Jeremiah sounds the prophetic note:

The Lord will raise unto David a righteous branch and a King shall reign…. in his days Judah shall be saved and Israel shall dwell safely; and this is his name whereby he shall be called, The Lord our Righteousness.

Our righteousness is in him, not in us. This is signaled in the twofold remembrance of God’s deliverance of Israel, first from Egyptian bondage, and secondly, from captivity and exile in Babylon. Both Egypt and Babylon are the symbolic places of alienation: the one through ignorance of God’s will; the other through sinful disobedience. Jeremiah recalls the deliverance from Egypt by which Israel came to learn God’s will in the Law as the basis of hope for the restoration of Israel to righteousness from the conditions of her unrighteousness that led to captivity in Babylon

What is signaled by the prophet is ultimately fulfilled in Jesus Christ. He is “the Lord our Righteousness”. He is what we seek. He is God for us and in him deliverance is salvation, namely, our being with him. This is the point the Gospel makes. “We have found the Messiah!” In him judgment is truly and fully found in the mystery of God’s love. John the Baptist points him out to us: “Behold the Lamb of God”. The one to whom he points is the pure sacrifice who alone bears the total judgment which belongs to all of us. Such is the divine compassion.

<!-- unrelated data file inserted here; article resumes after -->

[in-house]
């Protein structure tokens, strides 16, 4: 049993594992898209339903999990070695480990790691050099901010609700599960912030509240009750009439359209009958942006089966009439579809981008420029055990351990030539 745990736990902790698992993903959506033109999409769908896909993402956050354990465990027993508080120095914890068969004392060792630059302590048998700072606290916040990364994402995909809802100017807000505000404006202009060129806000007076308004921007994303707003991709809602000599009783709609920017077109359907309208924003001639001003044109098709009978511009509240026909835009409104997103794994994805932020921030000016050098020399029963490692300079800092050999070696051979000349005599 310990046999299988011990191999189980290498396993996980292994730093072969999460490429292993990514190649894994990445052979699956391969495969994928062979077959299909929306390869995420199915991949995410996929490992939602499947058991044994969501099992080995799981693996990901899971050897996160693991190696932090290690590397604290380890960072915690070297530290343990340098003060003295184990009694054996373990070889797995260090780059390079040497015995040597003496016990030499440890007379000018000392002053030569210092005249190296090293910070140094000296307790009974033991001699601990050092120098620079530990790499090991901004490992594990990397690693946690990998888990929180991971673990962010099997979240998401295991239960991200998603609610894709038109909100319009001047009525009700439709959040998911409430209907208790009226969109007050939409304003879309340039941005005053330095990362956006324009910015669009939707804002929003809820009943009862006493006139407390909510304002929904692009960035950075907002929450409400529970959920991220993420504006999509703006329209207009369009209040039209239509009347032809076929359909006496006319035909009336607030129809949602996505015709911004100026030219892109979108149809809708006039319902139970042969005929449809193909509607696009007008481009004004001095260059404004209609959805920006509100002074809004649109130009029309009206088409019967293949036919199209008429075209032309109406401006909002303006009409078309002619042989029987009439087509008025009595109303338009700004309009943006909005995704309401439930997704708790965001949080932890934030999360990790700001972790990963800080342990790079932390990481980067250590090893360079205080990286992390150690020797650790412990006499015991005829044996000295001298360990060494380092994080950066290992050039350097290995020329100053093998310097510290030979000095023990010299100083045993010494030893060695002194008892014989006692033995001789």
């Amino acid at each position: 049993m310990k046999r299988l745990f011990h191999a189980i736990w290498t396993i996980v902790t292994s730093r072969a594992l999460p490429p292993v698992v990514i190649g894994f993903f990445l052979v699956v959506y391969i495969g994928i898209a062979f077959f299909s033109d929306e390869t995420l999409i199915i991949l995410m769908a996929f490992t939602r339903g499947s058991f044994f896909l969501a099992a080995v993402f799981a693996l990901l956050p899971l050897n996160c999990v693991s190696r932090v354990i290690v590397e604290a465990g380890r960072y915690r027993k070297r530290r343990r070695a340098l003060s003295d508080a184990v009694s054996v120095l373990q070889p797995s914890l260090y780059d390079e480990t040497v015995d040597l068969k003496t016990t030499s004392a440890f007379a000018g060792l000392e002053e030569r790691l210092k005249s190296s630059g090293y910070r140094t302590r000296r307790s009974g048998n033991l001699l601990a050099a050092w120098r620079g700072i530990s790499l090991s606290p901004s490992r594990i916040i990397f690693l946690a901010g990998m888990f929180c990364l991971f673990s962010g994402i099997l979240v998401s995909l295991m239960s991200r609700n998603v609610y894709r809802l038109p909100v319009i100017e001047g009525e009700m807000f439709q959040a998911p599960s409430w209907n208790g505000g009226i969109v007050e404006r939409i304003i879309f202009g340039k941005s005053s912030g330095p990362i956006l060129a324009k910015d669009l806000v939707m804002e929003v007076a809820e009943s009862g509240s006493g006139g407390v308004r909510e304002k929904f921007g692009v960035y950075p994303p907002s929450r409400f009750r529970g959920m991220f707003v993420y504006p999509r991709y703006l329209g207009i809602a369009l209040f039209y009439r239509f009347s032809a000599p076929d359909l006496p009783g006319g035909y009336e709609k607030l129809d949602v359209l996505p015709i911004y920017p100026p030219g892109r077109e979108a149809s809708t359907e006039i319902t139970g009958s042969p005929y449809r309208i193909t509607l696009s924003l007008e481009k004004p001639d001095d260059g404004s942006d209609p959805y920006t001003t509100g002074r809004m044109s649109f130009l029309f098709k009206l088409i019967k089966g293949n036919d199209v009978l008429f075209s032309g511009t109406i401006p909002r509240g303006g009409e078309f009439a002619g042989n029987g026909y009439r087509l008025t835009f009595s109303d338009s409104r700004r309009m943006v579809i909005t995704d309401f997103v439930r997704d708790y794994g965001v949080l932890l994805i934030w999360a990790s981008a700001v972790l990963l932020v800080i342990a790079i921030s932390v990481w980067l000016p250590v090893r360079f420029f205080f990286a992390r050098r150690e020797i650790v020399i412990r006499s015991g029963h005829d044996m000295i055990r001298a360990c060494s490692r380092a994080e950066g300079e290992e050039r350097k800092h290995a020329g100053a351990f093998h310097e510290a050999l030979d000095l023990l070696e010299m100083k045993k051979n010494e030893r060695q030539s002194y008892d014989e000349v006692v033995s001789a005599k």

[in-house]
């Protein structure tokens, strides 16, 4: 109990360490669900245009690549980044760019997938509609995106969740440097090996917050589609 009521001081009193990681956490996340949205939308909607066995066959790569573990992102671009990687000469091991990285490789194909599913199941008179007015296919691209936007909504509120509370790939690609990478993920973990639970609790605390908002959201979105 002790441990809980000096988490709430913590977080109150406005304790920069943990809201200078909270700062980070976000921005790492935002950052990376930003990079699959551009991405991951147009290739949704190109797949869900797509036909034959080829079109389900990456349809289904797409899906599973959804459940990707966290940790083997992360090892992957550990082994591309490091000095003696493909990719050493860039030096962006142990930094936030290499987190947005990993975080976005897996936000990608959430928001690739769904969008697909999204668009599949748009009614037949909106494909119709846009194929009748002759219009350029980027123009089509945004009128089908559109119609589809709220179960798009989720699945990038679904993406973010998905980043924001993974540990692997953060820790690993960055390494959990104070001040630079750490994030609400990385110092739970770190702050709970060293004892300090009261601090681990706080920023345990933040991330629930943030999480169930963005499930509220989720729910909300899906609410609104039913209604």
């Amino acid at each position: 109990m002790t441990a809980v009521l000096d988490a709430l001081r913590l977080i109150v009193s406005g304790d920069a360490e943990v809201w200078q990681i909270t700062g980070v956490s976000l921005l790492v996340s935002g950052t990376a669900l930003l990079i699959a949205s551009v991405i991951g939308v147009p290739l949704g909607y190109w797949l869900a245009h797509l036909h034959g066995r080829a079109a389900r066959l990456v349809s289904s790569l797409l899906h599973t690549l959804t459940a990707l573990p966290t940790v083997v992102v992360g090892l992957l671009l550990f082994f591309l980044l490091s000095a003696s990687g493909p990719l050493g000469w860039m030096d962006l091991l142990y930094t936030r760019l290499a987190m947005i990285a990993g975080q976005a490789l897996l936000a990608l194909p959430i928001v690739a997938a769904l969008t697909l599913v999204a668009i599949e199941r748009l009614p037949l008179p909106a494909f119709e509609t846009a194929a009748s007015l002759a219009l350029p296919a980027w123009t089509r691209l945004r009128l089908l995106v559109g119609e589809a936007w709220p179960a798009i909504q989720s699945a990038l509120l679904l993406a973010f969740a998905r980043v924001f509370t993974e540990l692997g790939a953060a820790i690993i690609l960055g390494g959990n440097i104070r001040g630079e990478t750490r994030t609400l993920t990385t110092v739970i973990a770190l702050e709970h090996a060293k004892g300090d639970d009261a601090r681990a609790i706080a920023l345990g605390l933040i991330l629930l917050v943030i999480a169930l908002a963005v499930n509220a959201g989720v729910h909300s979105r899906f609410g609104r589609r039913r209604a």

The mystery is not hidden from view. The mystery is revealed by God for us. It is wanted for us to seek to know its truth and to enter more fully into it. “What do you seek?” Jesus asks. His first utterance in John’s Gospel is a question. He seeks to draw out of the disciples and out of us what he in fact he wants for us. “Rabbi-Teacher – where are you staying?”, they ask. They want to be with the one who can teach and illumine them about the things which truly abide, the things of eternal worth. Do we? Jesus’ response is the invitation to enter into what he wants us to know. “Come and see”, he says. He has come that we might see and follow him into the mystery of God’s love for us. Will we?

The long Trinity season was about the forms of our abiding in the love of God revealed in the compassion of Christ. On this Sunday we look back upon the pageant of the church year and take stock of how we have or have not progressed in the ways of holiness and truth and honesty about ourselves spiritually. But on this Sunday we also look ahead to a new beginning, to a beginning again with renewed zeal and hope.

It is the meaning of Advent, even more it is the meaning of our life in Christ. Advent is his coming: his coming in the flesh as the babe of Bethlehem long ago and remembered ever anew; his coming in grace through Word and Sacrament; his coming in glory at the day of judgment. “Come and see”, he says, that we may learn to abide in the truth of his love for us and be established more firmly in the righteousness of his will for us. We make our beginning and our ending in him who is our Alpha and our Omega. He comes to us that we may see and know what he reveals to us. He reveals to us the total mystery of God’s love. Such is his compassion; the compassion, even, of judgment. The purpose of this day is to stir us up to come and see and learn yet again about the mystery of our abiding in the one who comes. He is “the word made flesh who dwelt among us”, the one who abides in us and we in him. If only we will come and see.

“Come and see”

Fr. David Curry
Sunday Next Before Advent, 2016